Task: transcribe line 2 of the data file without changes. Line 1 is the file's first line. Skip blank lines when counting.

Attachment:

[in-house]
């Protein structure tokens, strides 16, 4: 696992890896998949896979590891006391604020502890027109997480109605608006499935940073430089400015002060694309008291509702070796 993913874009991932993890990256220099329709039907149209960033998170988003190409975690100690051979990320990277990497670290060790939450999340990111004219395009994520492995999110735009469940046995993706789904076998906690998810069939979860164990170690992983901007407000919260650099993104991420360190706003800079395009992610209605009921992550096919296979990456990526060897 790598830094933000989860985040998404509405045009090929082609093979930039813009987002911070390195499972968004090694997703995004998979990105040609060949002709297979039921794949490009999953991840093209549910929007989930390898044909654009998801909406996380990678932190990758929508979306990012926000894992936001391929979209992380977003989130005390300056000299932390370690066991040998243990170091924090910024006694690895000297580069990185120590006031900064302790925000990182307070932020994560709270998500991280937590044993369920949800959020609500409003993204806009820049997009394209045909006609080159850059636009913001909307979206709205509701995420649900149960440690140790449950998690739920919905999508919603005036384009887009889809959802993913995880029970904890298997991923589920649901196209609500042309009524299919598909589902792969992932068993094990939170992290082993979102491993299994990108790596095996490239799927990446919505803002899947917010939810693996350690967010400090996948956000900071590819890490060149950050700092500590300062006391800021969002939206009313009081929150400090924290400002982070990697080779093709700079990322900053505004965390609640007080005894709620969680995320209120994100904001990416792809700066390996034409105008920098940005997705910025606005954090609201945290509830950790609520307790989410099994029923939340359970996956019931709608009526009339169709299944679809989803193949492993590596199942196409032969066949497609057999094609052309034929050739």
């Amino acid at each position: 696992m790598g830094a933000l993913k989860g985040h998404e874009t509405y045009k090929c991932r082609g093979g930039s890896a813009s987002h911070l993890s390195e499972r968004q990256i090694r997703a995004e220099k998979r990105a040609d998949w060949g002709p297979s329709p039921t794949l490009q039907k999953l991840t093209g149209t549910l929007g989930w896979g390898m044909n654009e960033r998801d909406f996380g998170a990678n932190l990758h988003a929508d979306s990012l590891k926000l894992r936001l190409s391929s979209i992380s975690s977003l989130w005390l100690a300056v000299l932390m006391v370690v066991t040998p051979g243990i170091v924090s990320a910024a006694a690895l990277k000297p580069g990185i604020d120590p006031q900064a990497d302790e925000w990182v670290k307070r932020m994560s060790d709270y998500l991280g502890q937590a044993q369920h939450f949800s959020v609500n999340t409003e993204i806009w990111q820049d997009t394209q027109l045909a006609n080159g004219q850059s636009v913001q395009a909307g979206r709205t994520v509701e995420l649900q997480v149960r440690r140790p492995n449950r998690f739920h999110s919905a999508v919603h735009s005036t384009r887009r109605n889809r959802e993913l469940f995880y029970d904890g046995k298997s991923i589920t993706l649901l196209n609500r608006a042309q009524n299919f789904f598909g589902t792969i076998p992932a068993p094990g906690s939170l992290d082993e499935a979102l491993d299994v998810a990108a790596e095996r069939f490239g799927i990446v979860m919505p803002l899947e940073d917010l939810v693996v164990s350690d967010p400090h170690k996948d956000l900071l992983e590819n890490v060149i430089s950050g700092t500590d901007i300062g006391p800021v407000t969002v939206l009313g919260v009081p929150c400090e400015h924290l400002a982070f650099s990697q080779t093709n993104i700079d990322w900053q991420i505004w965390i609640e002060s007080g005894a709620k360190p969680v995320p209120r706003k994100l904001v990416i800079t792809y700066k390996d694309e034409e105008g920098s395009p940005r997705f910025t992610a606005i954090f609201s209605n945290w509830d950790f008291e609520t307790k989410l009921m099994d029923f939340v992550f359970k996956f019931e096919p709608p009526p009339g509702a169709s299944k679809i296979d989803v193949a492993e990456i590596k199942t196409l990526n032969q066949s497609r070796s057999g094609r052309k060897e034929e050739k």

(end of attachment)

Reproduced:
């Protein structure tokens, strides 16, 4: 696992890896998949896979590891006391604020502890027109997480109605608006499935940073430089400015002060694309008291509702070796 993913874009991932993890990256220099329709039907149209960033998170988003190409975690100690051979990320990277990497670290060790939450999340990111004219395009994520492995999110735009469940046995993706789904076998906690998810069939979860164990170690992983901007407000919260650099993104991420360190706003800079395009992610209605009921992550096919296979990456990526060897 790598830094933000989860985040998404509405045009090929082609093979930039813009987002911070390195499972968004090694997703995004998979990105040609060949002709297979039921794949490009999953991840093209549910929007989930390898044909654009998801909406996380990678932190990758929508979306990012926000894992936001391929979209992380977003989130005390300056000299932390370690066991040998243990170091924090910024006694690895000297580069990185120590006031900064302790925000990182307070932020994560709270998500991280937590044993369920949800959020609500409003993204806009820049997009394209045909006609080159850059636009913001909307979206709205509701995420649900149960440690140790449950998690739920919905999508919603005036384009887009889809959802993913995880029970904890298997991923589920649901196209609500042309009524299919598909589902792969992932068993094990939170992290082993979102491993299994990108790596095996490239799927990446919505803002899947917010939810693996350690967010400090996948956000900071590819890490060149950050700092500590300062006391800021969002939206009313009081929150400090924290400002982070990697080779093709700079990322900053505004965390609640007080005894709620969680995320209120994100904001990416792809700066390996034409105008920098940005997705910025606005954090609201945290509830950790609520307790989410099994029923939340359970996956019931709608009526009339169709299944679809989803193949492993590596199942196409032969066949497609057999094609052309034929050739």